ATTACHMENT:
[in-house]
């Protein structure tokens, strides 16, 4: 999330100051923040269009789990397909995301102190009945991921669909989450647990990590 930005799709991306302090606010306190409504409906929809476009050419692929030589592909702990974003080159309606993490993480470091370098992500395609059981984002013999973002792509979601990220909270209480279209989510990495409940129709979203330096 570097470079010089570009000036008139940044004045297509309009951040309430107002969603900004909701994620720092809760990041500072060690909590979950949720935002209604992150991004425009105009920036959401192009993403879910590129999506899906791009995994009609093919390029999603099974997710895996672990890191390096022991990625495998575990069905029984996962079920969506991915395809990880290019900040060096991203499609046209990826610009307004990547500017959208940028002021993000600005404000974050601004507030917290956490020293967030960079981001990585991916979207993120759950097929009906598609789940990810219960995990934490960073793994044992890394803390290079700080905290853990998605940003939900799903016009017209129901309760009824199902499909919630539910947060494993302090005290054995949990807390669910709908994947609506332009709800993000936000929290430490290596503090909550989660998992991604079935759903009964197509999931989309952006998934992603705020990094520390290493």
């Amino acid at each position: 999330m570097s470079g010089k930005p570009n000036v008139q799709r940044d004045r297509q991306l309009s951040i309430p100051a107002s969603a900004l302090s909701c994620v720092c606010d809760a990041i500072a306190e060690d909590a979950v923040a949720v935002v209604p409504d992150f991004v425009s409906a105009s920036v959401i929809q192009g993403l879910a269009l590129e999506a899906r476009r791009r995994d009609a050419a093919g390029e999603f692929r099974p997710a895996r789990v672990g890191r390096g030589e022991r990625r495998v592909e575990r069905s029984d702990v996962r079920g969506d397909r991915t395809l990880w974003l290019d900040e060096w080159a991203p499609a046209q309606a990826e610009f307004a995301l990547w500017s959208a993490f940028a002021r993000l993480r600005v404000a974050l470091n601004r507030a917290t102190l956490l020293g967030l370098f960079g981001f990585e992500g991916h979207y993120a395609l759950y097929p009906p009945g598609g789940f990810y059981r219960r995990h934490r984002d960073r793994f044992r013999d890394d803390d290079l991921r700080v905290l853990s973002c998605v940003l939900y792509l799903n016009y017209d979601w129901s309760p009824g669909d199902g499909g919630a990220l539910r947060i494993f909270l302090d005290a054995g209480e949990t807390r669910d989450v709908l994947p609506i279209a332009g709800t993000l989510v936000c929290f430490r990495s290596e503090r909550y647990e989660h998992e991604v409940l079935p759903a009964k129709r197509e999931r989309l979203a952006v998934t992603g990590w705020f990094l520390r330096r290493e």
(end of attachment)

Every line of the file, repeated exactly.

[in-house]
């Protein structure tokens, strides 16, 4: 999330100051923040269009789990397909995301102190009945991921669909989450647990990590 930005799709991306302090606010306190409504409906929809476009050419692929030589592909702990974003080159309606993490993480470091370098992500395609059981984002013999973002792509979601990220909270209480279209989510990495409940129709979203330096 570097470079010089570009000036008139940044004045297509309009951040309430107002969603900004909701994620720092809760990041500072060690909590979950949720935002209604992150991004425009105009920036959401192009993403879910590129999506899906791009995994009609093919390029999603099974997710895996672990890191390096022991990625495998575990069905029984996962079920969506991915395809990880290019900040060096991203499609046209990826610009307004990547500017959208940028002021993000600005404000974050601004507030917290956490020293967030960079981001990585991916979207993120759950097929009906598609789940990810219960995990934490960073793994044992890394803390290079700080905290853990998605940003939900799903016009017209129901309760009824199902499909919630539910947060494993302090005290054995949990807390669910709908994947609506332009709800993000936000929290430490290596503090909550989660998992991604079935759903009964197509999931989309952006998934992603705020990094520390290493």
């Amino acid at each position: 999330m570097s470079g010089k930005p570009n000036v008139q799709r940044d004045r297509q991306l309009s951040i309430p100051a107002s969603a900004l302090s909701c994620v720092c606010d809760a990041i500072a306190e060690d909590a979950v923040a949720v935002v209604p409504d992150f991004v425009s409906a105009s920036v959401i929809q192009g993403l879910a269009l590129e999506a899906r476009r791009r995994d009609a050419a093919g390029e999603f692929r099974p997710a895996r789990v672990g890191r390096g030589e022991r990625r495998v592909e575990r069905s029984d702990v996962r079920g969506d397909r991915t395809l990880w974003l290019d900040e060096w080159a991203p499609a046209q309606a990826e610009f307004a995301l990547w500017s959208a993490f940028a002021r993000l993480r600005v404000a974050l470091n601004r507030a917290t102190l956490l020293g967030l370098f960079g981001f990585e992500g991916h979207y993120a395609l759950y097929p009906p009945g598609g789940f990810y059981r219960r995990h934490r984002d960073r793994f044992r013999d890394d803390d290079l991921r700080v905290l853990s973002c998605v940003l939900y792509l799903n016009y017209d979601w129901s309760p009824g669909d199902g499909g919630a990220l539910r947060i494993f909270l302090d005290a054995g209480e949990t807390r669910d989450v709908l994947p609506i279209a332009g709800t993000l989510v936000c929290f430490r990495s290596e503090r909550y647990e989660h998992e991604v409940l079935p759903a009964k129709r197509e999931r989309l979203a952006v998934t992603g990590w705020f990094l520390r330096r290493e």